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Staunton Chess Set

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The Staunton Chess Set
Even if you aren't an avid chess player, you are certainly familiar with the Staunton style of chessmen. They are the very image that comes to the minds of most people of what a chess piece looks like and they have become synonymous with the game. They are the standard by which all chessmen are designed and they are the design stipulated in the rules of chess for tournament play, officially designated as such by the World Chess Federation in 1924.

What makes this particular design the classic example of chessmen the world over and where did the design originate?

Here is a short history of the House of Staunton and it's association with the 'Royal Game.'

Why the Need for a Design Overhaul?
The game of chess has been around for centuries but really didn't become popular in the West until the 18th and 19th centuries. Until that time there was no standard design for chessmen. Players played with their own chessmen, created by the big designers and manufacturers of the day such as Lund, Merrifield, Calvert, Saint George, French Regence, and Selenus.

The main problem with these chessmen was in their design; the sets were impractical, the chessmen themselves were too similar in appearance to other pieces in the set, and they were expensive to manufacturer. The pieces were sometimes too flimsy, sometimes too ornate for practical use, and sometimes just plain confusing when viewed on a chessboard.

This is the part in chess history where our central figures join the game.

The players:
John Jaques of London - A game and sport manufacturing company located in the Hatton Garden district of London owned by John Jaques, brother-in-law of Nathaniel Cook.

Nathaniel Cook: Entrepreneur, newspaper editor, and the registrar and officially-named designer of the 'Staunton style' chessmen.

Howard Staunton: Shakespearean scholar and unofficial World Chess Champion and authority of the times.

There is no dispute that there was an overhaul of the design of chessmen, that it was officially accredited to and registered by Nathanial Cook, and that it was endorsed and named for Howard Staunton. There is, however, some speculation that the design was originally conceived by John Jaques himself, and that the impetus for this redesign came from repeated complaints from his customers over the impracticalities of existing designs.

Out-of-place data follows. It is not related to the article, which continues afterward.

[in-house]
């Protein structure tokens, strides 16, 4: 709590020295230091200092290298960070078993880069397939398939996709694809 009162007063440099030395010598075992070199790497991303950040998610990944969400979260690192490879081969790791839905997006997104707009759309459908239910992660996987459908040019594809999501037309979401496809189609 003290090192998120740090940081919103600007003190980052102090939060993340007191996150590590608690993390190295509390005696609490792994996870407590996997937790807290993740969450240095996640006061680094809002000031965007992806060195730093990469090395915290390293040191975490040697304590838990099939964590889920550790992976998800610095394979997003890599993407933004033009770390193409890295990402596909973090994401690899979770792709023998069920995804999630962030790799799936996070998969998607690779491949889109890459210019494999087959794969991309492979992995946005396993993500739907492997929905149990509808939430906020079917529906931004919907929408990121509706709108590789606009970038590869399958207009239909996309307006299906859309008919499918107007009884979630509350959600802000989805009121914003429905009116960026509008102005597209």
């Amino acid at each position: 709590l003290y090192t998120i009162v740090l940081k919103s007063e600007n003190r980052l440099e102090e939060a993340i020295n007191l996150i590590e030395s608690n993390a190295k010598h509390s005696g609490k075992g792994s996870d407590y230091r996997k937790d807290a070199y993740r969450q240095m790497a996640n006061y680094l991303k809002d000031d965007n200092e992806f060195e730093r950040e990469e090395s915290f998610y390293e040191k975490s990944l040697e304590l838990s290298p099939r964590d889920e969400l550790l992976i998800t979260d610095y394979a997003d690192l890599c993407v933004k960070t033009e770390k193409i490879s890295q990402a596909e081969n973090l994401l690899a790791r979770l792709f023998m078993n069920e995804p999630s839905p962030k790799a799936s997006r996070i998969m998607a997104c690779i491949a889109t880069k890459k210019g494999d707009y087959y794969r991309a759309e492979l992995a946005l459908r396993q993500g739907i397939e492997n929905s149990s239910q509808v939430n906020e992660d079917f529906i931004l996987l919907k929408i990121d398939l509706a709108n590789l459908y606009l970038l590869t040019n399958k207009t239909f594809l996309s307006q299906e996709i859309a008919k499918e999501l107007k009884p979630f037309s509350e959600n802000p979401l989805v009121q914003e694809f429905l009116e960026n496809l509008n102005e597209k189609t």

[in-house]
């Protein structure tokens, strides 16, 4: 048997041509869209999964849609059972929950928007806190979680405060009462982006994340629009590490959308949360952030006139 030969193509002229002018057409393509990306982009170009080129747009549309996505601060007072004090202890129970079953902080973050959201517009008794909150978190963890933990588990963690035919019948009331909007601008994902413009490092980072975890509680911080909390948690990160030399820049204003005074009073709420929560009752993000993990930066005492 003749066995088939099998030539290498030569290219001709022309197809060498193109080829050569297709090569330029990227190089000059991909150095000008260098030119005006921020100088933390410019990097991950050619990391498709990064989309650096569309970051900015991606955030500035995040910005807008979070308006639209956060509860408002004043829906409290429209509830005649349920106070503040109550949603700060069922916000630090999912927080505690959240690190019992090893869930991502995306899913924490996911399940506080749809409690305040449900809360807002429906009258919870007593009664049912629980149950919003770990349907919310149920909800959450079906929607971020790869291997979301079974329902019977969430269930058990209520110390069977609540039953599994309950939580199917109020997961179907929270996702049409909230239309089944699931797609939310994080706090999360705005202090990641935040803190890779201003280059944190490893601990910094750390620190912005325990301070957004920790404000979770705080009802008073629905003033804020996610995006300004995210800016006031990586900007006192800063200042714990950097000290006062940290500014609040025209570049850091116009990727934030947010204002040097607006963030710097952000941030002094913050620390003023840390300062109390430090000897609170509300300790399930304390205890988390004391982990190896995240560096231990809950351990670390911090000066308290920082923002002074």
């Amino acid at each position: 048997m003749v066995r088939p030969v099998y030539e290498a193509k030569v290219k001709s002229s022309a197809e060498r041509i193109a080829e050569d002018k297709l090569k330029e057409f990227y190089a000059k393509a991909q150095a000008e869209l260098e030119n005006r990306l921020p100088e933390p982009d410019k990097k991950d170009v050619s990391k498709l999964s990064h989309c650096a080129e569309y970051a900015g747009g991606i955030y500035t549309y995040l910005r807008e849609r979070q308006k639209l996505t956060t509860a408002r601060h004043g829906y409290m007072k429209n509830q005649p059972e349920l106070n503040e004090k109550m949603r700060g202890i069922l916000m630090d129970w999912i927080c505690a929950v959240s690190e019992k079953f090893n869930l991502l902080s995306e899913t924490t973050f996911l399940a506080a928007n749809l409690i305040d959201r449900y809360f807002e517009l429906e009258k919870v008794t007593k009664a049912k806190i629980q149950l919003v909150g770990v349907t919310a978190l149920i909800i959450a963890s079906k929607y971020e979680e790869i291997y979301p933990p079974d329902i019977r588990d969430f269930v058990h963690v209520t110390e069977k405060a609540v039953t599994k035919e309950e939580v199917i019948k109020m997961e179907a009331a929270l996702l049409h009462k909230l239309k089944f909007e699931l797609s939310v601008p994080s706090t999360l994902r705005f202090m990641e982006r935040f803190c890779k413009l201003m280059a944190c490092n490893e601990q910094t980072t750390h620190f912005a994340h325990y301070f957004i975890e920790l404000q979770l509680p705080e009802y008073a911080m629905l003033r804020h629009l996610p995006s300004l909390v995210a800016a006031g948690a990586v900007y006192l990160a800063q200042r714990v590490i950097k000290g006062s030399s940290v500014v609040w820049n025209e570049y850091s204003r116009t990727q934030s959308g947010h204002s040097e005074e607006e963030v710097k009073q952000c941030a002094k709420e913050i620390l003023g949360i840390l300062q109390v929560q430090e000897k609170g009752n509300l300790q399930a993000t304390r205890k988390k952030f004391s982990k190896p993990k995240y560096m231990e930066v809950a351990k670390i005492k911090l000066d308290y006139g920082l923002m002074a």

Mr. Jaques, an ivory turner and craftsman, set about finding a more suitable all around design for chessmen. Many historians believe that the original design concept was Jaques', and that his brother-in-law Nathaniel had a hand in the finished design and was convinced to register it in his own name and convince Mr. Staunton to endorse it. Nathaniel Cook was associated with Howard Staunton through the periodical he edited, for which Mr. Staunton published articles on chess.

Whichever way it happened, the end result is the same: The Staunton design chessmen are superior in appearance, stability, and performance to any existing chessmen of the time and continue to be the standard-bearer to this day.

The patent for an "Ornamental Design for a set of Chess-Men" was registered on 1 March, 1849 under the Ornamental Designs Act of 1842. Mr. Staunton personally signed the first sets and also wrote the original news-release. The 'Staunton Style' set was publicly available on 29 September, 1849.

The Design Difference
Aside from the instability and height of existing chess sets, the similarities in the appearance of chessmen of a set, along with the fact that opponents often played with their own particular set, that caused a major problem. The inability of a player to distinguish a King, Bishop, or Queen in an opponent's set of chessmen could cost them the match.

There are several key factors in the Staunton Design that make the difference:

- Clearly defined pieces. For example, the King is immediately identifiable by his crown and the Queen by her coronet. The pieces are different heights so they can be viewed and distinguished from one another by the opposing players.

- Excessive ornamentation was removed. The design is still elegant in its simplicity, but with a better hand-feel.

- The chessmen were shortened over-all, given a wider, more stable base, and weighted for even greater stability. The bottoms of the pieces were covered in felt to ease friction.

It was a great improvement over anything in existence and would have gone far even without the tireless self-promotion of Harold Staunton. The relative simplicity of design also made it easier to mass-produce, and therefore more affordable.
 

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